Q: Is there a dark side underneath your wholesome, squeaky-clean image?

A: Well, if that means am I secretly a pervert or a racist or rotten person in some way, then I’d say there’s no dark side. I don’t smoke, drink or do drugs. I don’t even like to take aspirin when I get a headache. I may say a curse word once in a great while but that’s all. But there’s a side of me that’s mine, that only I know, that people might be surprised if they knew. It’s not weird or nasty or anything like that. I wouldn’t call it a dark side--just another side. I hate the fact that some people have a sarcastic attitude toward me because of my clean image. They assume I’m not cool or hip or that I don’t have an edge. I don’t like being put down for having this positive image. But that doesn’t make me want to change it.

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Q: Is there some aspect of your image you don’t like?

A: Yes. What I really hate is that some people see me as this brainless puppet who’s controlled by other people. They see I’m young and I’m female, so how could I possibly make any decisions about my career or music or whatever? It’s ridiculous. I’m pretty much in control of my career. In fact, one problem I have is delegating authority. Sometimes I drive myself crazy trying to do it all, getting involved in decisions about every aspect of my career--even things I don’t have to do.

Q: Would you say that you’re a control freak?

A: I wouldn’t, but some other people might. I love being in control--what can I tell you? I like having the power to do things my own way. Who doesn’t? I can be overpowering in certain situations. I always need to get the last word in and I need to get my opinion heard. I’m the loudest person when I have to be. I’m overbearing when I have to be but I prefer being nice. I love having things turn out the way I want them too. When you’re in control it’s easier for things to turn out your way.

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Q: When you were younger you had a reputation in the industry for being difficult to work with. Were you?

A: To some extent, probably. But I wasn’t that bad. But I wasn’t very open-minded. I was a cocky, narrow-minded, little 16-year-old. There was nothing I had to learn that I couldn’t teach myself. I imagine some people thought I was obnoxious. As I grew older, I opened up. It’s a natural thing, I guess. My world was small. But as I got to be well-known and got exposed to the world and all there is to learn, I realized how much I didn’t know--a whole lot. I finally realized I had something to learn from people who have a lot more experience than I do.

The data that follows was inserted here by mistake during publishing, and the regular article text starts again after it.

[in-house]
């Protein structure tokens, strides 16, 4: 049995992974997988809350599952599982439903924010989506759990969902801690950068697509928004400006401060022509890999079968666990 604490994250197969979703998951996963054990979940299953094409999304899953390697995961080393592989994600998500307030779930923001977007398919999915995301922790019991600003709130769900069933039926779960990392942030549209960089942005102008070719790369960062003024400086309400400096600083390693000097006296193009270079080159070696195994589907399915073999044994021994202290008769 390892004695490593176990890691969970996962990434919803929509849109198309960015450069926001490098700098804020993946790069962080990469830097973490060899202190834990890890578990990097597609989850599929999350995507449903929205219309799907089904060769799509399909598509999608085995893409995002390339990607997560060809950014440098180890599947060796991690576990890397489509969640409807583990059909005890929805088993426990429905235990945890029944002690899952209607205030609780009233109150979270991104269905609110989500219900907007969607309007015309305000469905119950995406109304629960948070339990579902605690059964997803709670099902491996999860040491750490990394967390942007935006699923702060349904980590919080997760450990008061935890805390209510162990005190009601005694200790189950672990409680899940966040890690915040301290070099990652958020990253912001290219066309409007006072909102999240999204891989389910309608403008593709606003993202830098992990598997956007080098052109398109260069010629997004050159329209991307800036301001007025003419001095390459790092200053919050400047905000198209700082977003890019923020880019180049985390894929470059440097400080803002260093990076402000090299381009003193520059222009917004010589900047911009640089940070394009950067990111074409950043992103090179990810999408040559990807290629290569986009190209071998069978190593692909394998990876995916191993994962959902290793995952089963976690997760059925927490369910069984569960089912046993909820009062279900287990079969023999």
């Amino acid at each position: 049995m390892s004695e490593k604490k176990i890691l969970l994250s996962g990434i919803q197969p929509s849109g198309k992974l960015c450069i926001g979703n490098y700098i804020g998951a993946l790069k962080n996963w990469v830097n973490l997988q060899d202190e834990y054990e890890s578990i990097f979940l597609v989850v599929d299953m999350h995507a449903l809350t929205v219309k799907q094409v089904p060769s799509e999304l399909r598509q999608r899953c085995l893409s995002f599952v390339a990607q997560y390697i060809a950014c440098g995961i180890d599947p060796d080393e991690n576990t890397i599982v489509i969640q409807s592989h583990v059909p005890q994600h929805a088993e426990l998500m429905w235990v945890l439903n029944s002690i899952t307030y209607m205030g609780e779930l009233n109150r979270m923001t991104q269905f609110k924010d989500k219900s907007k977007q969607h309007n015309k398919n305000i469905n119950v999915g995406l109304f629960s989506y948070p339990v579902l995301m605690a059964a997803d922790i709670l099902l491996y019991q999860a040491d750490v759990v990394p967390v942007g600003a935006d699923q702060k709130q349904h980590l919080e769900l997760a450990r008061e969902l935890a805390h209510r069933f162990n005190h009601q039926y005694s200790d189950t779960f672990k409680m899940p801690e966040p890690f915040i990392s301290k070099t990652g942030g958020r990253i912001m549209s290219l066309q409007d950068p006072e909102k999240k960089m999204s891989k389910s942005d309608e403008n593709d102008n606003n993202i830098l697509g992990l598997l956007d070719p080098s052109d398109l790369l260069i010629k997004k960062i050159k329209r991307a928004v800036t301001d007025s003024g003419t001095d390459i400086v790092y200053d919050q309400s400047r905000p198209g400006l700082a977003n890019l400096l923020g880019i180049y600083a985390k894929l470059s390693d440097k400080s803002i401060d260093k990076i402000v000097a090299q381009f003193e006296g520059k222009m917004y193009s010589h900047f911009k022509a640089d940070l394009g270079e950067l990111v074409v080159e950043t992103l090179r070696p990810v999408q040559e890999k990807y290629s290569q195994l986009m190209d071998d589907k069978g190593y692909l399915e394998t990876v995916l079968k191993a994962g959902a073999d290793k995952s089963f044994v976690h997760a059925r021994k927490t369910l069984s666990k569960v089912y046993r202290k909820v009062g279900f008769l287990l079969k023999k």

Q: Did you indulge in standard teen-age activities or were you too busy?

A: Yes, I did all that teen-age stuff. I even went to my junior prom, even though I was in the middle of a tour at the time. People like to think you’re normal even though you have no time to be normal. I squeezed all that stuff in--forced it sometimes. I didn’t want to reach 30 and have mental problems about missing out on my youth.

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Q: Do you ever long to be a carefree, frivolous teen-ager again?

A: I’m not sure I long to be a giddy teen-ager, but sometimes I act like one. I’m probably older than 20 most of the time because I have to be mature, because this is a business--a serious business. But sometimes I do act like I’m 15. I don’t know where it comes from, but I’ll be tongue-tied, saying things like “Like you know” or “Um, you know, like. . . . " There’s a certain amount of pressure on me to be grown up. There’s something fun about being a silly teen-ager, but I can’t afford to act that way too often.

Q: Are you comfortable living in the fast lane or do you sometimes wish you were back in the slow lane?

A: These years have whizzed by at a crazy speed. Sometimes I’d like to stop it and say slow down. But I’m a professional and I just deal with it. I love what I’m doing. This is what I’ve been working for since I was 5. It’s funny about being in this whirlwind. Sometimes you don’t know you’re caught up in it until you look back and add up the time that’s passed. I hope my whole life doesn’t go by like a blur. I’d have some regrets if that happened.